Industry structure means structural attributes i.e. the enduring features that give an industry its different character.
“An explanation of the operations and relationships within a given industrial sector (such as mining or paper products).”
In 1979 M. Porter created a five forces model which is popularly known as Porter’s five forces model. These 5 forces are as follows:
- Threat of entry
- Industry rivalry
- Substitutes’ threat
- Suppliers’ bargaining power and
- Buyers’ bargaining power
These forces are the determinants of an industry structure and the competition level in that industry.
These determinants of an industry structure are briefly discussed below:
- The threat of entry: It determines how difficult or easy it is to enter a specific industry. When an industry is profitable but there are not many barriers to enter, new competitions arise easily. If more companies compete for identical market share, profits begin to fall. Existing companies should develop high barriers to enter to restrict new entrants.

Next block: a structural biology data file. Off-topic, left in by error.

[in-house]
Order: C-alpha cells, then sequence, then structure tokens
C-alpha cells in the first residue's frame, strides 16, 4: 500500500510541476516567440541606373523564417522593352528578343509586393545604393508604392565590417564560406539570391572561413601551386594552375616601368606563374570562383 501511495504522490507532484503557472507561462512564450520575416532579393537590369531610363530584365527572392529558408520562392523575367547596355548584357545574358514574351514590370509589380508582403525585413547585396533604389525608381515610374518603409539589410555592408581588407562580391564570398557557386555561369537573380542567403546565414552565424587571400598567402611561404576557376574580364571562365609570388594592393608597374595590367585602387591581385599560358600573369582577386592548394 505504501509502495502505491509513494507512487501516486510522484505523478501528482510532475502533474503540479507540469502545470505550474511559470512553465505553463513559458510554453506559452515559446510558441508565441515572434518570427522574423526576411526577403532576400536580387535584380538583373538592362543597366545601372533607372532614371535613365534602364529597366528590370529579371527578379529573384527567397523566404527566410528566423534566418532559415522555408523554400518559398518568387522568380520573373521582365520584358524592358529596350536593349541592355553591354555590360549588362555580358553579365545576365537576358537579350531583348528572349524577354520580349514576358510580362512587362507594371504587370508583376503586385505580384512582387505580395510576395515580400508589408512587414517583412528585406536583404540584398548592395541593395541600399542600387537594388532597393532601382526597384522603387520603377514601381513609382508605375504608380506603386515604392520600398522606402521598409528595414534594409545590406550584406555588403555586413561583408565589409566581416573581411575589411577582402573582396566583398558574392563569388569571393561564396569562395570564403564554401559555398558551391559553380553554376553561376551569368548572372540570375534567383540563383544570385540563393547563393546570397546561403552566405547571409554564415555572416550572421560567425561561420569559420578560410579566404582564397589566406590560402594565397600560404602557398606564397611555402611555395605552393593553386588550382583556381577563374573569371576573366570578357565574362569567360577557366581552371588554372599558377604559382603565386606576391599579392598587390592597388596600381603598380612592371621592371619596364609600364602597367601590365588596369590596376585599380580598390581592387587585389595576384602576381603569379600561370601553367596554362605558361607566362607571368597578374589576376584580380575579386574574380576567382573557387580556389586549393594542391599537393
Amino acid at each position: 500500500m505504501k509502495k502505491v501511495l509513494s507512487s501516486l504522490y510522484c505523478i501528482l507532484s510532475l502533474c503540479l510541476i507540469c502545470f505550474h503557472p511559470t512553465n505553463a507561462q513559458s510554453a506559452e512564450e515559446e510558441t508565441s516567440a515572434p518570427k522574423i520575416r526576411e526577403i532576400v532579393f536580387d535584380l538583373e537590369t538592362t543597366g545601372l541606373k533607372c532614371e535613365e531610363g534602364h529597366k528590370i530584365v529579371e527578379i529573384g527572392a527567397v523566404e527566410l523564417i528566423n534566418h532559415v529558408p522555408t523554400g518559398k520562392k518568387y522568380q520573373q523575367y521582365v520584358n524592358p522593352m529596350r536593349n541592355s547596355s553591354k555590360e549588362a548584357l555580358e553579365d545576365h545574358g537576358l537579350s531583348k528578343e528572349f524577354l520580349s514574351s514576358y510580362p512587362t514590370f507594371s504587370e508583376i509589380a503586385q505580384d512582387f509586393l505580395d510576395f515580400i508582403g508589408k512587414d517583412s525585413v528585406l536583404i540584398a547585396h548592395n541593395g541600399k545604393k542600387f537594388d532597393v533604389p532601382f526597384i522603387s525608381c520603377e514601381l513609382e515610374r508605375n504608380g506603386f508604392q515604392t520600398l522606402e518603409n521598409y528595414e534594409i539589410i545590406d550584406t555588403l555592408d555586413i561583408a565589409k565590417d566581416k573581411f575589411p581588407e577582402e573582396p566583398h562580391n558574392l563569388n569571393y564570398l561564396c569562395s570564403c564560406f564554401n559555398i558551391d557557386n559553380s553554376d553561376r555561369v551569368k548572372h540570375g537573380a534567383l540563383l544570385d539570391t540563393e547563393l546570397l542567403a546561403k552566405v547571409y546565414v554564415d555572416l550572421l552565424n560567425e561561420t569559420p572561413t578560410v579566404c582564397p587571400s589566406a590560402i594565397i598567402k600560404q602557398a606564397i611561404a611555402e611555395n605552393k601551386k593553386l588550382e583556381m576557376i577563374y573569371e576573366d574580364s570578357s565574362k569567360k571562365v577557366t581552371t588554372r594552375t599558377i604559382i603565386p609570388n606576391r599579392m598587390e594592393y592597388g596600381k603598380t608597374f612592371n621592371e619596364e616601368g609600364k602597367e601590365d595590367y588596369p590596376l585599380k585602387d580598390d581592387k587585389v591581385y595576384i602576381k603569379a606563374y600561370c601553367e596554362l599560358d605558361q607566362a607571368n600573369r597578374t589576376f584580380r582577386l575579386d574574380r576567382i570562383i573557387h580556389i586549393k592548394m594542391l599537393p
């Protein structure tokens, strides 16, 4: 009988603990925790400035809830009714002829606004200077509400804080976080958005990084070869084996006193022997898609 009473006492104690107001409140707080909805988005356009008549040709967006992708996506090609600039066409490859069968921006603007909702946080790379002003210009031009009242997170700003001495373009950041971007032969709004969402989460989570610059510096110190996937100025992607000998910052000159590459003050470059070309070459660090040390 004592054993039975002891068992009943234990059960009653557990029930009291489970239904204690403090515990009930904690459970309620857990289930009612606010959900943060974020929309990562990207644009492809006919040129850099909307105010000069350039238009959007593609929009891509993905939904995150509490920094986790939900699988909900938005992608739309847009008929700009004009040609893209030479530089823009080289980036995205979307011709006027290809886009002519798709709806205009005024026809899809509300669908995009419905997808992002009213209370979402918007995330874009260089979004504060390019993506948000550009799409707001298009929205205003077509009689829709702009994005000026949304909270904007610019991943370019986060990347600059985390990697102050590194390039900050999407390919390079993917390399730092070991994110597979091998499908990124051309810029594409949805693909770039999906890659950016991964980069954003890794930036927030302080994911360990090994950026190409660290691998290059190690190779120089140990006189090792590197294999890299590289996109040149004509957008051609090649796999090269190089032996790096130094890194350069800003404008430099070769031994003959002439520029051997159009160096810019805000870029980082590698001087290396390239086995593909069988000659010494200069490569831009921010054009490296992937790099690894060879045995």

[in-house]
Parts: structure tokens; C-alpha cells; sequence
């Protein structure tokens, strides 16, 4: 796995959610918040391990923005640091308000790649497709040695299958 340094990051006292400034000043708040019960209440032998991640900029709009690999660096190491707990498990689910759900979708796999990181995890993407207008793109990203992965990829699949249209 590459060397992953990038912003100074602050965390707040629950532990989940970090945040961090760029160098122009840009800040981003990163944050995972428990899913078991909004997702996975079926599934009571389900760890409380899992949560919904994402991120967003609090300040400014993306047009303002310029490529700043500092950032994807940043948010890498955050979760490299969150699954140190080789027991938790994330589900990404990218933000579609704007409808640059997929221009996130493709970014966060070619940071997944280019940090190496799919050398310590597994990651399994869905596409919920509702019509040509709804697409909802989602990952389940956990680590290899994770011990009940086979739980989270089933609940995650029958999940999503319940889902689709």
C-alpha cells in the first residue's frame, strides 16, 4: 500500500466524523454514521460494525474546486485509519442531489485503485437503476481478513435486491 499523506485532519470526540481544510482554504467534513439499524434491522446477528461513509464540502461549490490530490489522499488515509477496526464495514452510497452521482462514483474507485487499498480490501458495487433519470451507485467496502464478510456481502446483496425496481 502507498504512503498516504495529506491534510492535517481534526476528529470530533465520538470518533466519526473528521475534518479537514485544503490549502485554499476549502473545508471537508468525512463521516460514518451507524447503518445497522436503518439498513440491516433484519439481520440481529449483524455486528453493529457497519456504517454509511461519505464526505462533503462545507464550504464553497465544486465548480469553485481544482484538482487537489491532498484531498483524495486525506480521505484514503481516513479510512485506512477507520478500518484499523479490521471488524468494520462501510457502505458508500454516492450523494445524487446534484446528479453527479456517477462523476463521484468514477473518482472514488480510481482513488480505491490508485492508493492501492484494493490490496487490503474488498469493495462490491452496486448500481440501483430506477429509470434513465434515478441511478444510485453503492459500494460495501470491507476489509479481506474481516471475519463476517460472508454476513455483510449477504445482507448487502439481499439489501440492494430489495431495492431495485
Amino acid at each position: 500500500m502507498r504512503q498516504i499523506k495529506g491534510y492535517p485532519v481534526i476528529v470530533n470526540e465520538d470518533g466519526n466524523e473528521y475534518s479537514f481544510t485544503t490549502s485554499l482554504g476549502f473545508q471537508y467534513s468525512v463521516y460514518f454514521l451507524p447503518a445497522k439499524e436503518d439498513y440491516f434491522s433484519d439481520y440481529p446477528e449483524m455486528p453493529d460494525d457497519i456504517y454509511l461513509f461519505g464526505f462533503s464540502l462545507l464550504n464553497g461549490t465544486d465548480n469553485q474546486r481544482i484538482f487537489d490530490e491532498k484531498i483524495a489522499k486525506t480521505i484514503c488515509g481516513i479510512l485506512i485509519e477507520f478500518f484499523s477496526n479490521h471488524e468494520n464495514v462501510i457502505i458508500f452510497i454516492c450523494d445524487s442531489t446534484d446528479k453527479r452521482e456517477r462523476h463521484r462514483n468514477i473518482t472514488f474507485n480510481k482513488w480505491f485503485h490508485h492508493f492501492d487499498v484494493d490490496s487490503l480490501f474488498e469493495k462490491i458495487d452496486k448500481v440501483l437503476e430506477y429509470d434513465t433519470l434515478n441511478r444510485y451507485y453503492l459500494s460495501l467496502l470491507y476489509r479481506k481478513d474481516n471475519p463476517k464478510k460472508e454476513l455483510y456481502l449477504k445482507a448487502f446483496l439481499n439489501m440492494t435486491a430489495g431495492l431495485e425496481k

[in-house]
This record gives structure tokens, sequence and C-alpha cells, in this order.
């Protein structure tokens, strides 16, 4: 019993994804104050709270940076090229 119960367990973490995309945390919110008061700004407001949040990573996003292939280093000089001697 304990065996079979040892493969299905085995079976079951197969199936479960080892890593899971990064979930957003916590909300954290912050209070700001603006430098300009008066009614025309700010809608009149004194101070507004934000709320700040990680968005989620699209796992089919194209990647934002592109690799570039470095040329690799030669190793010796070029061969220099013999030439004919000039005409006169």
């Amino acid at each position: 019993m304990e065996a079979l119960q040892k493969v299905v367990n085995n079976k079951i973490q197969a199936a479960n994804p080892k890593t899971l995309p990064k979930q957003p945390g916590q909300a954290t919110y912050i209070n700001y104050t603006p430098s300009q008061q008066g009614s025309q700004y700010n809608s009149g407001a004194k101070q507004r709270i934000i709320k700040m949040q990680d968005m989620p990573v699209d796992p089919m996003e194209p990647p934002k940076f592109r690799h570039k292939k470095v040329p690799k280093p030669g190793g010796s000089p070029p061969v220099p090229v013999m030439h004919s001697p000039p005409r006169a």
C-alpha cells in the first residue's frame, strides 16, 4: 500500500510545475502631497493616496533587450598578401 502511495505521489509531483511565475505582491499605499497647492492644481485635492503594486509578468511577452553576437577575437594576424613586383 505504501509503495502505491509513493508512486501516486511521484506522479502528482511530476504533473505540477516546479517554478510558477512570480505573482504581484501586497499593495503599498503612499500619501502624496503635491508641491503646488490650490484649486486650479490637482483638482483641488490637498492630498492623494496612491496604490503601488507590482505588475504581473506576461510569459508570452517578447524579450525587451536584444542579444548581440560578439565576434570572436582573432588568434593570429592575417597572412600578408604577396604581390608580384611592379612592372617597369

- Industry rivalry: It is the main determinant of how profitable and competitive an industry is. If an industry is competitive, companies need to compete strongly for a market share resulting in low profits.
- Substitutes’ threat: It is truly threatening when customers can easily get substitutes with affordable prices or better quality and when customers can switch from one service or product to another with little or the same cost.
- Suppliers’ bargaining power: If suppliers have strong bargaining power, they can sell low quality or higher priced raw materials to the buyers affecting the buying company’s profits.
- Buyers’ bargaining power: A strong bargaining power allows the buyers to demand higher product quality or lower prices from industry producers.
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